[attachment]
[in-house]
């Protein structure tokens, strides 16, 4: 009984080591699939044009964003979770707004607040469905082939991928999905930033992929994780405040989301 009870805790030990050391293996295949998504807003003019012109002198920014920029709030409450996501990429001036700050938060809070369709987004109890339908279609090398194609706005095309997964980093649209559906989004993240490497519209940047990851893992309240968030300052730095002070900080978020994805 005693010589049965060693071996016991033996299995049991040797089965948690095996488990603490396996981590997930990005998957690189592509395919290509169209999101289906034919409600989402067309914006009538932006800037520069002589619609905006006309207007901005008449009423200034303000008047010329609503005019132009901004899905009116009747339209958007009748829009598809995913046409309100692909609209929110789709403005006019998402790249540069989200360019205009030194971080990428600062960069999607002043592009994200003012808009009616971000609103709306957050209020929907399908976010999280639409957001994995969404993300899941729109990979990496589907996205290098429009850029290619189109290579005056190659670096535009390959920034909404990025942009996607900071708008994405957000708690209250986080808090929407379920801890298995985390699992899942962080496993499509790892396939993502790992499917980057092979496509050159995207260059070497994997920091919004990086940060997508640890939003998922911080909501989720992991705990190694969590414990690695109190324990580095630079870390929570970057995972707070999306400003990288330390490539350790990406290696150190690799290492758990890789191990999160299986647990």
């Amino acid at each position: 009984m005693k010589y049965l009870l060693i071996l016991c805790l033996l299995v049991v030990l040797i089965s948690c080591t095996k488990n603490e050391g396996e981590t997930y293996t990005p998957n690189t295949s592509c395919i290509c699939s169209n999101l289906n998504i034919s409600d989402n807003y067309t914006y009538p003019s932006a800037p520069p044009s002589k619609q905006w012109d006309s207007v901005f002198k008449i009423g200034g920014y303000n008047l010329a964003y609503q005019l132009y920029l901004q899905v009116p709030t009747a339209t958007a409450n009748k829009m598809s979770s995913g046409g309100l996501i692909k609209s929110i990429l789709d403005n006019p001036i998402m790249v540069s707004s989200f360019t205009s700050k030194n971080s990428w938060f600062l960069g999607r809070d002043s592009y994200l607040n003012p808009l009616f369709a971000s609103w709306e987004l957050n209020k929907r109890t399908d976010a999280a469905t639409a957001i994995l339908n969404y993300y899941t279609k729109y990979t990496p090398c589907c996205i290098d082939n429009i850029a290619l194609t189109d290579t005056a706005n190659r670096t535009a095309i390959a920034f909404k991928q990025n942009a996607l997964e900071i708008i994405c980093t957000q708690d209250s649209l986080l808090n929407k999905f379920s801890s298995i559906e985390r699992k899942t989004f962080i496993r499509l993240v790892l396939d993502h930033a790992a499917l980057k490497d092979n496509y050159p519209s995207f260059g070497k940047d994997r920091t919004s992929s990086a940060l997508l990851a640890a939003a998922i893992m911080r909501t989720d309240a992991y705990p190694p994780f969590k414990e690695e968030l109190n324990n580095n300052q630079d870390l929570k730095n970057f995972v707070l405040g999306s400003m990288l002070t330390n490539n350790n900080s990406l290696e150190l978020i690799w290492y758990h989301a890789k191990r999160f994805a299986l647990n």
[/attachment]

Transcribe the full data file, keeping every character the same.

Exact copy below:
[in-house]
């Protein structure tokens, strides 16, 4: 009984080591699939044009964003979770707004607040469905082939991928999905930033992929994780405040989301 009870805790030990050391293996295949998504807003003019012109002198920014920029709030409450996501990429001036700050938060809070369709987004109890339908279609090398194609706005095309997964980093649209559906989004993240490497519209940047990851893992309240968030300052730095002070900080978020994805 005693010589049965060693071996016991033996299995049991040797089965948690095996488990603490396996981590997930990005998957690189592509395919290509169209999101289906034919409600989402067309914006009538932006800037520069002589619609905006006309207007901005008449009423200034303000008047010329609503005019132009901004899905009116009747339209958007009748829009598809995913046409309100692909609209929110789709403005006019998402790249540069989200360019205009030194971080990428600062960069999607002043592009994200003012808009009616971000609103709306957050209020929907399908976010999280639409957001994995969404993300899941729109990979990496589907996205290098429009850029290619189109290579005056190659670096535009390959920034909404990025942009996607900071708008994405957000708690209250986080808090929407379920801890298995985390699992899942962080496993499509790892396939993502790992499917980057092979496509050159995207260059070497994997920091919004990086940060997508640890939003998922911080909501989720992991705990190694969590414990690695109190324990580095630079870390929570970057995972707070999306400003990288330390490539350790990406290696150190690799290492758990890789191990999160299986647990």
């Amino acid at each position: 009984m005693k010589y049965l009870l060693i071996l016991c805790l033996l299995v049991v030990l040797i089965s948690c080591t095996k488990n603490e050391g396996e981590t997930y293996t990005p998957n690189t295949s592509c395919i290509c699939s169209n999101l289906n998504i034919s409600d989402n807003y067309t914006y009538p003019s932006a800037p520069p044009s002589k619609q905006w012109d006309s207007v901005f002198k008449i009423g200034g920014y303000n008047l010329a964003y609503q005019l132009y920029l901004q899905v009116p709030t009747a339209t958007a409450n009748k829009m598809s979770s995913g046409g309100l996501i692909k609209s929110i990429l789709d403005n006019p001036i998402m790249v540069s707004s989200f360019t205009s700050k030194n971080s990428w938060f600062l960069g999607r809070d002043s592009y994200l607040n003012p808009l009616f369709a971000s609103w709306e987004l957050n209020k929907r109890t399908d976010a999280a469905t639409a957001i994995l339908n969404y993300y899941t279609k729109y990979t990496p090398c589907c996205i290098d082939n429009i850029a290619l194609t189109d290579t005056a706005n190659r670096t535009a095309i390959a920034f909404k991928q990025n942009a996607l997964e900071i708008i994405c980093t957000q708690d209250s649209l986080l808090n929407k999905f379920s801890s298995i559906e985390r699992k899942t989004f962080i496993r499509l993240v790892l396939d993502h930033a790992a499917l980057k490497d092979n496509y050159p519209s995207f260059g070497k940047d994997r920091t919004s992929s990086a940060l997508l990851a640890a939003a998922i893992m911080r909501t989720d309240a992991y705990p190694p994780f969590k414990e690695e968030l109190n324990n580095n300052q630079d870390l929570k730095n970057f995972v707070l405040g999306s400003m990288l002070t330390n490539n350790n900080s990406l290696e150190l978020i690799w290492y758990h989301a890789k191990r999160f994805a299986l647990n």